Yikes! I hope you recover fast. I had frozen shoulder after my rotator cuff surgery. One thing that helped a lot was pool therapy in a hot pool. I was lucky my mother was a PTA who specialized in this. But basically any hot tub would help. The hot water loosens the joint and then you can work on stretching the shoulder improving ROM. If you have access, try this. Otherwise hot packs can help, but aren't as effective.

The second thing that helped was one of those assisted chin up machines. After I got more range from the hot therapy and regular PT, I would slowly stretch the shoulder using the max weight on the machine and just hang using both arm. I proceeded slowly at first. I did this while getting regular PT and the hot pool stuff. It became part of my routine. Eventually I got full vertical range, about 6 weeks and was able to hang fully vertical.

The rest of the range came from keeping up with my PT exercises and stretching daily, sometime 3 to 4 times a day. It took about 2 years to get it so I could get my wrist to the middle of my back, but I could golf after 3 months.

Best of luck.

Wow, thanks for the awesome post, Scott! Sorry I've been quiet on the Super Group, I actually shut my cell down for a while. I'll turn it back on in a few weeks. I know people think I'm crazy. Love you guys!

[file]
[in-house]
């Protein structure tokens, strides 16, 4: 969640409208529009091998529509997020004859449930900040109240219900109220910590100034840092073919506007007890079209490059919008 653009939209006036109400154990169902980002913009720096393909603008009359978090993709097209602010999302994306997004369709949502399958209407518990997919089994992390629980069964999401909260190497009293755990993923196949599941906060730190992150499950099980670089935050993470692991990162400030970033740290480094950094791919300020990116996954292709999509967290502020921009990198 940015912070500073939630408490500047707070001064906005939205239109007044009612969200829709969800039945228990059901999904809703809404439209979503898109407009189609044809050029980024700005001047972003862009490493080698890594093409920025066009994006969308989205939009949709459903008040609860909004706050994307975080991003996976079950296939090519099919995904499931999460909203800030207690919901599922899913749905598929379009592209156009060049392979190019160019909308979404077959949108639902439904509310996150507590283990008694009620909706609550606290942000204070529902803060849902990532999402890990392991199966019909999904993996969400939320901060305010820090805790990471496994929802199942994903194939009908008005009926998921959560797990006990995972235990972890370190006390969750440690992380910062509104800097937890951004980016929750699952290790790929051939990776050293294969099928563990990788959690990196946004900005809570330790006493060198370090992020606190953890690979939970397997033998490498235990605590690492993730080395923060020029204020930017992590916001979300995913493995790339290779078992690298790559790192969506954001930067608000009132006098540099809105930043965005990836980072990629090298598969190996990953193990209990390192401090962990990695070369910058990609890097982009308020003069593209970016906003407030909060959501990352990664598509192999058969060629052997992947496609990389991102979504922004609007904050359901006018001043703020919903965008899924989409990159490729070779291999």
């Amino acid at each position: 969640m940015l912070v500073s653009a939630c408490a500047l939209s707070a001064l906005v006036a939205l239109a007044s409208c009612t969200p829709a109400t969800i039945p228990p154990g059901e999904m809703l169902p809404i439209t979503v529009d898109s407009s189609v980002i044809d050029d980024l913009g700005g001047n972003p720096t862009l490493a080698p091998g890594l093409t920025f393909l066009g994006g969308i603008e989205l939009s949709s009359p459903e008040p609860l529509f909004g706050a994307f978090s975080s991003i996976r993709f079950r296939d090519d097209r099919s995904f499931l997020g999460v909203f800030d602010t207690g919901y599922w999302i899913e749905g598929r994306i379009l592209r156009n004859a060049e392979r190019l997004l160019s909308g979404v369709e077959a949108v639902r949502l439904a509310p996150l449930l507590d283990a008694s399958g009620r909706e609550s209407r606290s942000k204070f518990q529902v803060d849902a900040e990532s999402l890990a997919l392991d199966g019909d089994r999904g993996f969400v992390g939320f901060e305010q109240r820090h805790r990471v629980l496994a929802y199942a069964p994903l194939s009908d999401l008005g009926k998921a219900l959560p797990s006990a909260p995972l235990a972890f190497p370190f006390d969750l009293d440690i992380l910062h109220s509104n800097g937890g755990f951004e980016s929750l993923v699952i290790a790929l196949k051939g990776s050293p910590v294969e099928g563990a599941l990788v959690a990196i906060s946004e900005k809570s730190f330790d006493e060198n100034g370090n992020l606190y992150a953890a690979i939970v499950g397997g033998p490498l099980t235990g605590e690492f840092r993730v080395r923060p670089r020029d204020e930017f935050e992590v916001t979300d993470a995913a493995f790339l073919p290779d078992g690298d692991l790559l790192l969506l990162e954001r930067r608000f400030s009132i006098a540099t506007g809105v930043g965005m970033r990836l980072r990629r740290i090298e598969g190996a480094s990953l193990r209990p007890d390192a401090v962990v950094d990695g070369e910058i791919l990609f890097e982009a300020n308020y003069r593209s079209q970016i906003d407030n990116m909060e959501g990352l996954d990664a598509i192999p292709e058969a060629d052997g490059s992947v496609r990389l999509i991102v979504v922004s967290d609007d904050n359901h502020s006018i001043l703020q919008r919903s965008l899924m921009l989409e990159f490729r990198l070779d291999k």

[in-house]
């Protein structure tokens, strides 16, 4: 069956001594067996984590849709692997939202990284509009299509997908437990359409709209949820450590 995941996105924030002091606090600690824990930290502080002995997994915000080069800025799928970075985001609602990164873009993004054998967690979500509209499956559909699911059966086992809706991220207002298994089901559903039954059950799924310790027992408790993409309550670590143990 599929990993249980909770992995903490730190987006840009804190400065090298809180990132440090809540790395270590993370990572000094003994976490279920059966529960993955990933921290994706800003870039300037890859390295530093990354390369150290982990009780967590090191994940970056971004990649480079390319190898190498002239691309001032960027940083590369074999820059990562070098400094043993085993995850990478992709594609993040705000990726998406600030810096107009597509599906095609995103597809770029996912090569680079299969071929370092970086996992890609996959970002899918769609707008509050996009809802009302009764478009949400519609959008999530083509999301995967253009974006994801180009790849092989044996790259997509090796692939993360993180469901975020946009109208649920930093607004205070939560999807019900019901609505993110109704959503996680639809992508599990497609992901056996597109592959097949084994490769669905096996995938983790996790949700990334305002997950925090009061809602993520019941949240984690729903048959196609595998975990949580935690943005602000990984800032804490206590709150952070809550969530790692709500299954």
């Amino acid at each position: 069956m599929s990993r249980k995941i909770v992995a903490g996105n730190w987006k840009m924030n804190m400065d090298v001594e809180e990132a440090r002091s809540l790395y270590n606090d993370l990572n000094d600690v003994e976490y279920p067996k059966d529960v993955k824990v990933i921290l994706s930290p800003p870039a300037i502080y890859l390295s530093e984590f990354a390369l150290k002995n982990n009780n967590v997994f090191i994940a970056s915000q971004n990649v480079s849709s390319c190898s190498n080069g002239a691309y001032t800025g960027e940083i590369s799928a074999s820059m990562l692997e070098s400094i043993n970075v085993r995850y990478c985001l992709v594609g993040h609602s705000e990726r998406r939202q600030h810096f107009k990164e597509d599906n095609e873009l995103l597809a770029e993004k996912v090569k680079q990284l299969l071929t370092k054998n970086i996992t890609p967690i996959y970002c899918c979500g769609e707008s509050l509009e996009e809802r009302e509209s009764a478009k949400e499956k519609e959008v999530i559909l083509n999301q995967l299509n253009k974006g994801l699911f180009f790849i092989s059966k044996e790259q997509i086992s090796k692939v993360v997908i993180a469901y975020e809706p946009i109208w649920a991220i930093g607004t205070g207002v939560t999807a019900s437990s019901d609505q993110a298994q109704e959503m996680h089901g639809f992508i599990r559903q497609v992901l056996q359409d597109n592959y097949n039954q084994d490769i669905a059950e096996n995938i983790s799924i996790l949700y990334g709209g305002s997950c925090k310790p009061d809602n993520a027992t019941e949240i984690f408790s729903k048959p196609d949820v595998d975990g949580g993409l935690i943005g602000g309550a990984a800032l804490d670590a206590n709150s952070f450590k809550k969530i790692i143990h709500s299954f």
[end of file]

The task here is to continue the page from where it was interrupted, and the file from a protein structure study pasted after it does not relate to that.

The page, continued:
Anyway, this info is obviously extremely useful to me. I also did a site search the other day and noticed you also dealt with an impingement. Was the frozen shoulder and impingement going on at the same time? 

What complicates things for me is how the shoulder has multiple injuries. I'm definitely going to find a new PT as well since I wasn't 100% happy with my previous one.

One thing that might have helped me was that I did a whopping 70 PT sessions between October and March on my elbow, and each time I would go, I would spend a good 10-20 minutes working out my shoulder as well, sort of on my own. I think doing this actually helped prevent a total shoulder freeze. At the time, I was undiagnosed, so I had no idea what I was dealing with. It wasn't until I stopped PT to recovery from a PRP injection that the shoulder really started to freeze, around late March. It's possible the freeze has stopped at this point, and that I'm in stage two, but I'm not entirely sure.